• Berzoff, Joan, and Ellen Csikai, eds. 2007. Special issue: Tribute to Zelda Foster. Journal of Social Work in End-of-Life & Palliative Care 3.1.

    This issue integrates articles that reflect the personal and professional contributions of a social work pioneer and leader who as early as 1965 advanced the role of social workers as institutional and clinical practice change agents.

  • Blacker, Susan, Grace Christ, and Sallie Lynch. 2008. Monograph charting the course for the future of social work in end-of-life and palliative care: A report of the 2nd Social Work Summit on End-of–Life and Palliative Care. Seattle: Social Work in Hospice and Palliative Care Network.

    This monograph examines the state of palliative and end-of-life care social work in the context of two summits, the first of which established a priority map that would help inform the second summit. This monograph includes reports of the state-of-the-field presentations in research, practice, policy, and education, the priority map from the first summit, and a table of action items identified in the 2005 summit.

  • Brandsen, Cheryl. 2005. Social work and end-of-life care: Reviewing the past and moving forward. Journal of Social Work in End-of-Life & Palliative Care 2.4: 61–83.

    Based on a literature review through 2004 addressing social work roles and activities, core principles, and barriers to end-of-life care, the author identifies focus areas, generating empirically based knowledge for practice and policy analysis and developing social work education to needed knowledge and skills.

  • Christ, Grace, and Susan Blacker. 2005. Series introduction: The profession of social work in end-of-life and palliative care. Journal of Palliative Medicine 8.2: 415–417.

    DOI: 10.1089/jpm.2005.8.415

    This article introduces readers to a series of articles designed to highlight the history, challenges, and contributions, actual and potential, of social work to palliative and end-of-life care. It provides an overview of social work’s unique macro-, meso-, and micro-level contributions to the field of palliative care.

  • Christ, Grace, and Mary Sormanti. 2000. Advancing social work practice in end of life care. Social Work Health Care 30.2: 81–99.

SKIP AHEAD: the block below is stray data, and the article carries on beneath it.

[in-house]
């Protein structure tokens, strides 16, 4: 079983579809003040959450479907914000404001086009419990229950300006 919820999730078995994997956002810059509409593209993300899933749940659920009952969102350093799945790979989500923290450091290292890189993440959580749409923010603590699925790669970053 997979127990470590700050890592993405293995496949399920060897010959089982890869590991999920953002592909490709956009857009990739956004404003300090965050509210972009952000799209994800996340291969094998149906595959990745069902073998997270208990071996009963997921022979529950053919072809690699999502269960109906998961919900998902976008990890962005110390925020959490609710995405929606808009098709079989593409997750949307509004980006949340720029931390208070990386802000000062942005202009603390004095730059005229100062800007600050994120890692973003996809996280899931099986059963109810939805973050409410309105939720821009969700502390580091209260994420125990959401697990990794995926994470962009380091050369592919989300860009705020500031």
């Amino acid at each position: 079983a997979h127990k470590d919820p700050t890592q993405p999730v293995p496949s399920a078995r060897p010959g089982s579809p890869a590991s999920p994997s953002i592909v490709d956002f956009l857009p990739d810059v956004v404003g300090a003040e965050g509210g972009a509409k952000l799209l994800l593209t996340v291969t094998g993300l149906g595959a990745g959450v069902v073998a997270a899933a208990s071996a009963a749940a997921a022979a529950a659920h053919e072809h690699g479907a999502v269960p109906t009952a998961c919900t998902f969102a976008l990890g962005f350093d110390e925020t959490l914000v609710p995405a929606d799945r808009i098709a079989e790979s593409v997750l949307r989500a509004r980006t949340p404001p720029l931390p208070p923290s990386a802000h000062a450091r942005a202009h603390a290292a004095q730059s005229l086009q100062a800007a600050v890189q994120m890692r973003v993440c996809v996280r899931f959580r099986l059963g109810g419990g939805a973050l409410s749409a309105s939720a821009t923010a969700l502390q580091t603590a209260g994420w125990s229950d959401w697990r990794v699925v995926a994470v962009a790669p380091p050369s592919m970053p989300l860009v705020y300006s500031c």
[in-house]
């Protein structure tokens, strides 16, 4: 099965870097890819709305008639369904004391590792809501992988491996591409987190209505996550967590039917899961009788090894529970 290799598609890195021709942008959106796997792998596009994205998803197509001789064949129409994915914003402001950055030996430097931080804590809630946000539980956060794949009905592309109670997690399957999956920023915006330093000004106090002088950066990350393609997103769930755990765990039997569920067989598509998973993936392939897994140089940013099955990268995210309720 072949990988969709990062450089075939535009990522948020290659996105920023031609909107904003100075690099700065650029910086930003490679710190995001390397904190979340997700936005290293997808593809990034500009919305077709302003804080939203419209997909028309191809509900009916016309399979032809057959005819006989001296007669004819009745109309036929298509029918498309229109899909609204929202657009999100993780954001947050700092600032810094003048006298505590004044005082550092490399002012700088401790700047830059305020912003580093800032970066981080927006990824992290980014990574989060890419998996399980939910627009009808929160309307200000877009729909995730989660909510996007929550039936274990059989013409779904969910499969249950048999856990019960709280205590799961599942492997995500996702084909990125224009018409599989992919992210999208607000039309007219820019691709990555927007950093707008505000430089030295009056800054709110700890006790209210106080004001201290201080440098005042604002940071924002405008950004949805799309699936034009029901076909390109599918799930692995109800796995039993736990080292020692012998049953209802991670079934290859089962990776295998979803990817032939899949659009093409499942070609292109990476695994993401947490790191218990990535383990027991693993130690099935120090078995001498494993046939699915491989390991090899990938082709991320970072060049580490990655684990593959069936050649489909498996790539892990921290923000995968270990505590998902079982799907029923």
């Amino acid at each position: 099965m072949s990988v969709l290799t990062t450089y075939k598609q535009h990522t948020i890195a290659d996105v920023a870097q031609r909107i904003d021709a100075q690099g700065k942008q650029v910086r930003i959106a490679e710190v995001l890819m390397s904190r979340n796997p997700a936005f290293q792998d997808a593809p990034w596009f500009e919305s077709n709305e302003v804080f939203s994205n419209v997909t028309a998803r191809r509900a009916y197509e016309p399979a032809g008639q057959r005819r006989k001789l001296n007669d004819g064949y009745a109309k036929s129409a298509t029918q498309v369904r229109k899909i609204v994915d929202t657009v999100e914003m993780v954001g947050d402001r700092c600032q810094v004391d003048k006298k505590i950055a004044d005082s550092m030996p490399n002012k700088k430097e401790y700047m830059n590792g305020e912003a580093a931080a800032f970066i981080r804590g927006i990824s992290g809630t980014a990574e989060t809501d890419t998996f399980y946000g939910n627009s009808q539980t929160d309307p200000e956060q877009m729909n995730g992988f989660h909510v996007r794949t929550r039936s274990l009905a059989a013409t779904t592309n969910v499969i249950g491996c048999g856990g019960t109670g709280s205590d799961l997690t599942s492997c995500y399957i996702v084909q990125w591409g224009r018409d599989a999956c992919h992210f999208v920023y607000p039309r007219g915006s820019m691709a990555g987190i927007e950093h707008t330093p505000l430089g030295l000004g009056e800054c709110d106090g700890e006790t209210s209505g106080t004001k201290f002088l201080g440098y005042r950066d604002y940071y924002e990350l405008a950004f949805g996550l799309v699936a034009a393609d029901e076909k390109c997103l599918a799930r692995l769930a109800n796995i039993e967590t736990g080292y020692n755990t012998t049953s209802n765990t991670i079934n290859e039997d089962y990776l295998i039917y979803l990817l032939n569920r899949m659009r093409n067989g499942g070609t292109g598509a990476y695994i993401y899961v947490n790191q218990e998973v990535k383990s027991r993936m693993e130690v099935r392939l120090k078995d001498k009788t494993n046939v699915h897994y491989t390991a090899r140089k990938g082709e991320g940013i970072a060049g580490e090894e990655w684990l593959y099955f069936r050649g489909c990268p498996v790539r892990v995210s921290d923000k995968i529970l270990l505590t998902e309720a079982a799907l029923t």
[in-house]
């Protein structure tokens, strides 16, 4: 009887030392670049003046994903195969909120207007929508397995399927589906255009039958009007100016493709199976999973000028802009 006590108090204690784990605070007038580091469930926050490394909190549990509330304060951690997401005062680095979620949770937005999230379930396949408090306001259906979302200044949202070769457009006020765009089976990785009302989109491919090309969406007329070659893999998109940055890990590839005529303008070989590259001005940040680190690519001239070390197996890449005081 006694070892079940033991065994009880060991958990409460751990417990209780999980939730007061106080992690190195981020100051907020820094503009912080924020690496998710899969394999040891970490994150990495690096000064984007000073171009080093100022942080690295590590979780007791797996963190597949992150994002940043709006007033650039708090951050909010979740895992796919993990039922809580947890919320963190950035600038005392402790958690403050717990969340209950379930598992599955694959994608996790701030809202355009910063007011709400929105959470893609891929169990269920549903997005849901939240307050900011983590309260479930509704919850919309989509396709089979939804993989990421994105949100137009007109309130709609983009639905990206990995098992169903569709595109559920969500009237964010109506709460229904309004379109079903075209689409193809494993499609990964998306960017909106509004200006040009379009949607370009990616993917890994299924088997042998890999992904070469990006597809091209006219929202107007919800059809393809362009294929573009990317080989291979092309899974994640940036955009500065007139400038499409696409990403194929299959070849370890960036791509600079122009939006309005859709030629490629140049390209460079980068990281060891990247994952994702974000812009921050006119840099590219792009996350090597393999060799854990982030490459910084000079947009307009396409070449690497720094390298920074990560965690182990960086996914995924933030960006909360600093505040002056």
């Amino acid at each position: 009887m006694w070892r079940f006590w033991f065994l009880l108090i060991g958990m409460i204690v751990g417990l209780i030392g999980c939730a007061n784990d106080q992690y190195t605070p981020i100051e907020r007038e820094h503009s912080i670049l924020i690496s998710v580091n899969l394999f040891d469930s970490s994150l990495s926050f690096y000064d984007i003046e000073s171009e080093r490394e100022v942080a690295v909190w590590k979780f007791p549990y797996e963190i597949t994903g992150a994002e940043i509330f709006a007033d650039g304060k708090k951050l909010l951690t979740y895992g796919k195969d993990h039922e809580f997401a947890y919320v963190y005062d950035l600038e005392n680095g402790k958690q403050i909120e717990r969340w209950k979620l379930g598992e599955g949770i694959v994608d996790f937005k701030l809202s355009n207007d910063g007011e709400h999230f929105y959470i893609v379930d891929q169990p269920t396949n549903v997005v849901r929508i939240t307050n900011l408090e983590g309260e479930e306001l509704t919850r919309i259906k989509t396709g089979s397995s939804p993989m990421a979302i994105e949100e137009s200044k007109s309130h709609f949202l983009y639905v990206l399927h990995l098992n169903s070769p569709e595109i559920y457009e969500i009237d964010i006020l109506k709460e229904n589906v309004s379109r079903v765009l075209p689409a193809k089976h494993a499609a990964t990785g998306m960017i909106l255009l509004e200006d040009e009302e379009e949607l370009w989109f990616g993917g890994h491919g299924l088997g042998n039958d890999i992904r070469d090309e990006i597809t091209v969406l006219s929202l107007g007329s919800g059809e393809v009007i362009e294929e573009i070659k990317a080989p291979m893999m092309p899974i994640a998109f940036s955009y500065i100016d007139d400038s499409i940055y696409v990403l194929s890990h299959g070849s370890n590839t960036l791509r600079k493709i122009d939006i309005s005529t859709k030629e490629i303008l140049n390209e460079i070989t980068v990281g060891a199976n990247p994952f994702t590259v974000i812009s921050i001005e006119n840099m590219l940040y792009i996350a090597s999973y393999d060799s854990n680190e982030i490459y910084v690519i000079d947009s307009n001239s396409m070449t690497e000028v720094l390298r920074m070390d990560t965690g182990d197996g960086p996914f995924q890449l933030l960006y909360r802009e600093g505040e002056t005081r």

DOI: 10.1300/J010v30n02_05

    The findings from a practitioner survey, focus groups, and a faculty survey suggests social work knowledge and skills in care of the dying is uneven and not integrated with theory and research. Clinicians felt unprepared by MSW training, unsupported, and without role models. This work informed the Project of Death in America Social Work Leadership Initiative.

  • Clark, David. 2013. Transforming the culture of death in America: The work of the Project on Death in America. New York: Oxford Univ. Press.

    DOI: 10.1093/acprof:oso/9780199311613.001.0001

    Authored by a medical sociologist, this book discusses the Project on Death in America, which was instrumental in launching a cohort of social work leaders in the United States.

  • Meier, Diane, and Larry Beresford. 2008. Social workers advocate for a seat at palliative care table. Journal of Palliative Medicine 11.1: 61–74.

    DOI: 10.1089/jpm.2008.9996

    Provides a history of challenges in defining the palliative social work role, clarifying primary hospital social work and emphasizing the importance of collaboration within the discipline. Addresses the expert role within a team as specialists in psychosocial care.

  • Open Society Institute. 2004. Transforming the culture of dying: The Project on Death in America, October 1994 to December 2003. New York: Open Society Institute.

    This report describes the development of the PDIA’s funding initiatives, reflecting the history as well as providing funding recommendations to guide the integration of palliative care into future grant making.

  • Saunders, Cicely. 2001. Critical commentary: Social work and palliative care—The early history. British Journal of Social Work 31:791–799.

    DOI: 10.1093/bjsw/31.5.791

    The author, trained as a nurse, physician, and social worker, founded St Christopher’s Hospice in 1967. She provides a perspective on the place of social work in the evolution of hospice and palliative care.

  • Taylor-Brown, Susan, and Mary Sormanti, eds. 2004. Special issue: End-of-life care. Health & Social Work 29.1.

    A special issue focused on multiple aspects of end-of-life care to inform, validate, and challenge readers to consider how social work can contribute in ways that are compassionate, skilled, and responsive to the many needs of dying individuals and their loved ones.